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A Theory of Moral Objectivity (Section 4g - Nietzsche)
By Robert M. Ellis, originally written as a Ph.D. thesis 'A Buddhist theory of moral objectivity' in 2001. This html version copyright 2008.
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From the pragmatists, who are in general subtly scientistic, I shall now move on to the modern manifestations of the existentialist type of nihilism, in which the scientistic attempt to derive a descriptive value from universal knowledge, in addition to eternalist universal prescriptive values, is more definitely abandoned than it was by the pragmatists. Instead the existentialist is thrown back onto the value-coherentism of the individual, with a corresponding phenomenological reliance on freewill as the only remaining source of an irretrievably subjective value. This existentialist perspective begins with Nietzsche.
The only real precursors for the existentialists in their degree of individualism were the Classical Sceptics, but the Sceptical tradition only influenced them very indirectly via Hume and Kant. Nietzsche’s Sceptical arguments about the world and the self often echo Hume’s, and like Hume he also adopts a naturalistic solution: but unlike Hume’s this is a pragmatic rather than a scientistic naturalism. Kant’s “Copernican revolution” in realising the ways in which the mind constructs the world is also important to Nietzsche as to the other existentialists, although they all firmly rejected the universality that Kant claimed for the synthetic a priori. Nietzsche’s existentialism is thus at least partly an independent counter-reaction to the eternalistic and scientistic doctrines available at his time rather than the result of prior philosophical influence, yet counter-reactions are a common response to the removal of overbearing authority, and often illustrate only a counter-dependency. There is something adolescent about Nietzsche’s constant aggressive tone and self-aggrandisement which suggests from the outset that we are unlikely to find balanced insights there. His unsystematic flashes of brilliance, like those of a gifted adolescent, mask an underlying immaturity of outlook which has failed to reconcile itself to the existence of a reality beyond his wishes.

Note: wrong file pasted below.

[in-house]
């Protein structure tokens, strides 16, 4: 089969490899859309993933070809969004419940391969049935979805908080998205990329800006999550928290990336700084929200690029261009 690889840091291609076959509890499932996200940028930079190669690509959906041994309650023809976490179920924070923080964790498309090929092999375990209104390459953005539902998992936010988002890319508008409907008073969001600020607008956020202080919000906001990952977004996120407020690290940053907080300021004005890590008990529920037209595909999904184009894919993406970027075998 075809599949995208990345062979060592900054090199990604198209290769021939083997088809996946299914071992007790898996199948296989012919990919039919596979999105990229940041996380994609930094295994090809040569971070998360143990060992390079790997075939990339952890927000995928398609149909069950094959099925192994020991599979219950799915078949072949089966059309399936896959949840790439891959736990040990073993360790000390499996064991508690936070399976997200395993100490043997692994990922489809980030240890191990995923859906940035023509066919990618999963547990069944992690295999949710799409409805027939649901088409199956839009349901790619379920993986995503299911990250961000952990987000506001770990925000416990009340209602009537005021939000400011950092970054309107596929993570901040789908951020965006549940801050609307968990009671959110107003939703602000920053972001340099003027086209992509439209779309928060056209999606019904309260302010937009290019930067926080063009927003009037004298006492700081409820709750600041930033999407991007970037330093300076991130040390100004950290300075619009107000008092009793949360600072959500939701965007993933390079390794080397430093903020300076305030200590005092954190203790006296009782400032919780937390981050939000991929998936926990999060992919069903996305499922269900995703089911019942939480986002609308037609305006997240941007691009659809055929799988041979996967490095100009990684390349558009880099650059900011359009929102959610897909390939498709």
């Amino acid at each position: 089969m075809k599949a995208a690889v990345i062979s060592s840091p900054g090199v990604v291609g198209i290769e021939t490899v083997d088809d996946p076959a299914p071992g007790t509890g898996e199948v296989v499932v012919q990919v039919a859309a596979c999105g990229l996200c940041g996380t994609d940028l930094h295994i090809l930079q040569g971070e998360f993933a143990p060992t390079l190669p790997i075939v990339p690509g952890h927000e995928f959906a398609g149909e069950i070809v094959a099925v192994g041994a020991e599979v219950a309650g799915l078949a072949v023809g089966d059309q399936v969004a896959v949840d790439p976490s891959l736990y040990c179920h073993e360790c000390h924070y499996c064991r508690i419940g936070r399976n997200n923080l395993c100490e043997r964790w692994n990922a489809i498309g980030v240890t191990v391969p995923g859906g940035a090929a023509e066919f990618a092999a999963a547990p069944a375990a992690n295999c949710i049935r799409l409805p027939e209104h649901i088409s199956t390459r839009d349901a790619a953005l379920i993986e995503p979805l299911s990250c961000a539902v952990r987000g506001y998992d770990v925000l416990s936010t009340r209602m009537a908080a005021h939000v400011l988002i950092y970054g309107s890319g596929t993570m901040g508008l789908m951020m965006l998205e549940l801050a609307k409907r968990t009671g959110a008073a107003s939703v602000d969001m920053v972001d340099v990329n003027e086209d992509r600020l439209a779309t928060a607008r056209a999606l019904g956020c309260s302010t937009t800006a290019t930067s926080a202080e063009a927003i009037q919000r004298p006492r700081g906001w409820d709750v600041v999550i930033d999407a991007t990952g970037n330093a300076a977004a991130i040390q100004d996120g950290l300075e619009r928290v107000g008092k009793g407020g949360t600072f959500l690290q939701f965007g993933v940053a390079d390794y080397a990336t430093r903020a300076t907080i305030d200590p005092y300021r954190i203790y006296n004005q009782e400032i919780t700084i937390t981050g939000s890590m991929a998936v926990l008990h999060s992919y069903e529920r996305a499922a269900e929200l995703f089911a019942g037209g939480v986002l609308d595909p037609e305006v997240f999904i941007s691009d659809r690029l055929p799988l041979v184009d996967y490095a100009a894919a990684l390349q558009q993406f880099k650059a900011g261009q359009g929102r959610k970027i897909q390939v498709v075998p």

Nietzsche is perhaps the most important existentialist in the sense of being the first to abandon all metaphysical truths and to unfalteringly draw what he saw as the obvious moral facts out of this failure of metaphysics. Although he was contemporary with Kierkegaard, he is distinguished from him in being convinced of the positive value of the abandonment of metaphysics and thus offering a form of existentialism which is valuable in itself rather than as a jumping-off point for a return to eternalism. On close examination his approach shows many non-dualist features, but I shall argue that it is still fundamentally dualist because, like all preceding dualist philosophies, it continues to identify the ego with the psyche. His Sceptical arguments also commit the common error of confusing sceptical agnosticism with negative dogmatism.
Nietzsche’s denial of all metaphysical truths about the universe, both factual and moral, was termed by him “nihilism”. Nietzsche’s use of this term differs from mine insofar as he identifies it with the lack of either a scientistic “factual” truth or an eternalistic moral truth, whereas I have used it to refer only to the latter. Due to the overwhelmingly moral emphasis in Nietzsche’s work, however, his sense of “nihilism” differs less from mine than might be expected. For him, too, “nihilism” is not a resting point but the basis of critique of metaphysics preparatory to the creation of a new type of ethics. My argument will not be that Nietzsche does not try to transcend nihilism but that he does not succeed.
The epistemological aspect of Nietzsche’s nihilism takes the form of a rejection of the noumenal world on pragmatic grounds. It is thus not the ground of his moral nihilism but an application of it. He argues that the belief in a “real” world beyond the immediate one is a result of a lack of appreciation of the phenomenal world and of life as we experience it. Whilst his position in some ways resembles a phenomenal positivism, even his more phenomenalist arguments have a pragmatic emphasis:
The “thing-in-itself” nonsensical. If I remove all the relationships, all the “properties”, all the “activities” of a thing, the thing does not remain over; because thingness has only been invented by us owing to the requirements of logic, thus with the aim of defining communication (to bind together the multiplicity of relationships, properties, activities).